Rice, Gates urge Mideast to control borders with Iraq
SHARM EL SHEIK — Secretary of State Condoleezza Rice and Defense Secretary Robert M. Gates, in a rare joint mission to the Middle East, on July 31 urged Saudi Arabia and other neighbors of Iraq to adopt tougher border controls to stem the flow of foreign fighters into Iraq.
The two Cabinet secretaries also said they found a growing sense of alarm in the region about the prospect of an abrupt U.S. military pullout from Iraq, given the violence and instability there.
“What I have begun to hear is more and more undertone, even from those who oppose the president’s policies, of the need to take into account the consequences if we make a change in our policy and the dangers inherent in doing it unwisely,” Mr. Gates said, noting the debate in Washington over the war.
Miss Rice and Mr. Gates said they went out of their way to assure Arab leaders that President Bush will make decisions in Iraq based on long-term interests, rather than short-term political objectives.
The meeting of Mr. Bush’s most senior national security advisers with top officials from eight Arab states was the administration’s most deliberate attempt yet to convince them that what happens in Iraq will directly affect their countries.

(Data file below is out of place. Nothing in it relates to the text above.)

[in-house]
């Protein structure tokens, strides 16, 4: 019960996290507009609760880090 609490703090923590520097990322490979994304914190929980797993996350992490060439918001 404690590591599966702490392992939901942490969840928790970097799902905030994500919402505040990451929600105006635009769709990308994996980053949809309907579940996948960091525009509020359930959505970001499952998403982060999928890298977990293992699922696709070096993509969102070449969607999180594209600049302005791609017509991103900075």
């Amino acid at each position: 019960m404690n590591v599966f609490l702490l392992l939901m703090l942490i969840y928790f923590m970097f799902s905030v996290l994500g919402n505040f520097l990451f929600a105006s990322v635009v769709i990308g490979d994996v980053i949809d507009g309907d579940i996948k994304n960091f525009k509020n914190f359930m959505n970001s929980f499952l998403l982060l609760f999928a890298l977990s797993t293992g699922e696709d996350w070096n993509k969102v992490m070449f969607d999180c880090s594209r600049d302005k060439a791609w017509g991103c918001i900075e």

“Everybody recognizes that, if Iraq is going to be stable against what are very difficult circumstances, everybody is going to have to do more,” Miss Rice told reporters traveling with her and Mr. Gates after what some described as an uneasy session.
“That ‘more’ includes better border patrols,” she said. Miss Rice said that follow-on working groups and “maybe even something more permanent” by Iraq’s neighbors “could really make it very hard for foreign fighters to cross those borders.”
U.S. officials say the flow of fighters into Iraq has helped fuel an insurgency that has targeted both U.S. forces and the embattled government of Iraqi Prime Minister Nouri al-Maliki.
A key part of the visit by the two U.S. officials is to discuss a multibillion-dollar military aid bonanza for Washington’s allies in the region, which Shi’ite Iran is accused of “destabilizing.”
Miss Rice said the borders in the region “have been permeable for many, many decades, if not longer, and so it’s not easy to talk about better border patrols, but people wish to undertake that.”
A man looks at a fuel tanker that exploded near a gas station in the primarily Sunni Mansour neighborhood of western Baghdad, Iraq, killing at least 50 people and wounding 60, on Aug. 1. Police said the explosion was the work of a suicide attacker.